Written by Scott Tipton and David Tipton
Art by Gary Erskine
Release Date: April 17, 2013

DoctorWhoPOT4cover1. Doctor Who: Prisoners of Time, is a twelve issue miniseries from IDW in which each issue centers on one of the eleven incarnations of The Doctor along with one or more of that Doctor’s companions. (You’ll note that this leaves an extra issue. This is perfectly fitting. Space, time, and arithmetic are fuzzy things in the Doctor’s world. Timey-wimey, wibbily-wobbily.)

2. All you really need to know to jump in is that a shadowy figure is kidnapping the Doctor’s companions for unknown, nefarious reasons.

3. In fact, you don’t really need to even know that, since each issue functions perfectly well as a standalone, with the kidnappings normally taking place at the end of each issue, and not really relating to the action or plot at hand. The shadowy figure is really a loose thread tying each of the Doctors together, but, rightly, is not allowed to get in the way of the Doctor being the Doctor, whatever that might mean for the incarnation at hand.

4. Because the open secret of Doctor Who fandom is that each of the Doctors has very little to do with any of the others, every time a new Doctor is introduced, the entire world resets. Old characters, relationships, and storylines are left behind entirely (well, usually). Certain iconic elements (usually villains, but we’ll throw the TARDIS in that category as well) are retained, but they almost always have entirely new histories, and not uncommonly come from totally different universes (and occasionally different dimensions) than before.

5. Which is to say that while one of the pleasures of being a Doctor Who fan is the wealth of continuity — fifty years, eleven Doctors, the TARDIS, Daleks, companions, Cybermen, Sontarans, The Master, Time Lords, Time Wars, traveling the whole of space and time with always something not quite the way it should be — it’s just as accurate to say that what makes Doctor Who work is a constant willingness to discard or reinvent continuity entirely, not just from Doctor to Doctor, but often from season to season or even episode to episode.

6. Thus, let me revisit #2, which is definitively untrue. You don’t actually need to know anything about the ongoing plot of Doctor Who: Prisoners of Time in order to pick up and enjoy any of the individual issues. Just like you don’t need to know anything about the previous Doctor — or any of the previous Doctors — in order to watch (almost) any specific episode of Doctor Who.

7. Sure, as with any continuity, there are some richer themes and resonances that reward knowing something about what came before, but when the very nature of the Doctor himself is in flux every few years — teacher, vagabond, general, eccentric, aristocrat-errant, madman, liar, soldier, scarecrow, geek — all you really ever need to do is pay attention to what is happening right now.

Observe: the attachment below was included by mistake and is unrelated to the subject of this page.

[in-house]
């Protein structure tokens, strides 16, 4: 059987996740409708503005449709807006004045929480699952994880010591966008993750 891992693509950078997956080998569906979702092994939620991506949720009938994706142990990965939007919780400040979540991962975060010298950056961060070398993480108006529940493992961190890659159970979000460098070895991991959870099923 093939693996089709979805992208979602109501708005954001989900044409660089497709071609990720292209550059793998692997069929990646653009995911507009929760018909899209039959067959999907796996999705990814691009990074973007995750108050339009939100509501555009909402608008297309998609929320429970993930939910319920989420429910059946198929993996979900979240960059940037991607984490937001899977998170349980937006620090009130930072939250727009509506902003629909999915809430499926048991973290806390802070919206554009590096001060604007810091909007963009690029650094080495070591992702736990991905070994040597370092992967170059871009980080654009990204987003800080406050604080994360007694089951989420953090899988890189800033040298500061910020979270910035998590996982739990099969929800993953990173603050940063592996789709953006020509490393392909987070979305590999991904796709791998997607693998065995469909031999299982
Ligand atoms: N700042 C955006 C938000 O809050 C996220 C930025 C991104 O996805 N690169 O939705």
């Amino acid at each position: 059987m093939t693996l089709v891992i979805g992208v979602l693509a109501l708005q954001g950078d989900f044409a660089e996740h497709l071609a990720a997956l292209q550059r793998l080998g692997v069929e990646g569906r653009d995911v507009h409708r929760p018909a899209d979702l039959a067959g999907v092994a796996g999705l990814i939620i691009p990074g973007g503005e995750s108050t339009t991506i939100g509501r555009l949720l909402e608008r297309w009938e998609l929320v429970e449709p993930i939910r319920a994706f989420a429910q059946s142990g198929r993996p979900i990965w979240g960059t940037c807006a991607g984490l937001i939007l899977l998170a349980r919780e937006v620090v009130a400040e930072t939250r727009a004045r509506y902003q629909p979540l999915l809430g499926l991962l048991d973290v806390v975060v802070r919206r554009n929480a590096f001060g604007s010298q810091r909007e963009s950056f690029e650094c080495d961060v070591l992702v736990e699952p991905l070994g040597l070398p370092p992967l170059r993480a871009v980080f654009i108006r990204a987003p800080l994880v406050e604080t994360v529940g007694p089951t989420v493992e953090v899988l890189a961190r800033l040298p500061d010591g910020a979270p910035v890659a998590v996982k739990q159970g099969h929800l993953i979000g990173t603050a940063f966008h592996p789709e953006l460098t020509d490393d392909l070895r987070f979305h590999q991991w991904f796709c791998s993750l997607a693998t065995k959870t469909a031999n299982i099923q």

8. In fact, while Doctor Who: Prisoners of Time may seem to be aimed at the most devoted and well-versed of Doctor Who fans, it’s actually a great place for the casual but interested fan to get acquainted with versions of the Doctor they might not have seen in action. I can just about guarantee that you won’t like them all equally — so far I’ve discovered a fondness for the rough-edged, often unreliable Second Doctor over the more militaristic, fisticuffs at the ready Third Doctor — but you’ll come away with a better idea of which episodes you’ll find worth the effort to find and which you’ll be just as happy to leave gathering dust.

9. Which isn’t even to mention the comics. There are reams and reams of old Doctor Who comics out there, including (but in no way limited to) the Doctor Who Classics reprints from IDW (currently running issues on the Seventh Doctor) or the trade collecting Dave Gibbons run illustrating adventures of the Fourth Doctor.

10. Who (the Fourth Doctor) also happens to be featured in the current issue #4 of Doctor Who: Prisoners of Time. Going out on a limb, I’m going to say that if you’re a casual (or recent) Doctor Who fan, Tom Baker’s Fourth Doctor is probably the classic Doctor you’re most likely to recognize. He’s the one with the dark, poofy curly hair and the ludicrously long multicolored scarf. (It is possible that I just think that he’s the most recognizable because he’s the Doctor whose reruns I watched on PBS when I was a child.)

11. Or, you can, of course, just pick up the issue(s) with your favorite Doctor(s), but I think you’d be missing out. This is a unique opportunity to add a Doctor or two to your list of favorites. Bow ties are cool, but so are scarves, and umbrellas, and celery.

Verdict: 7.0/10


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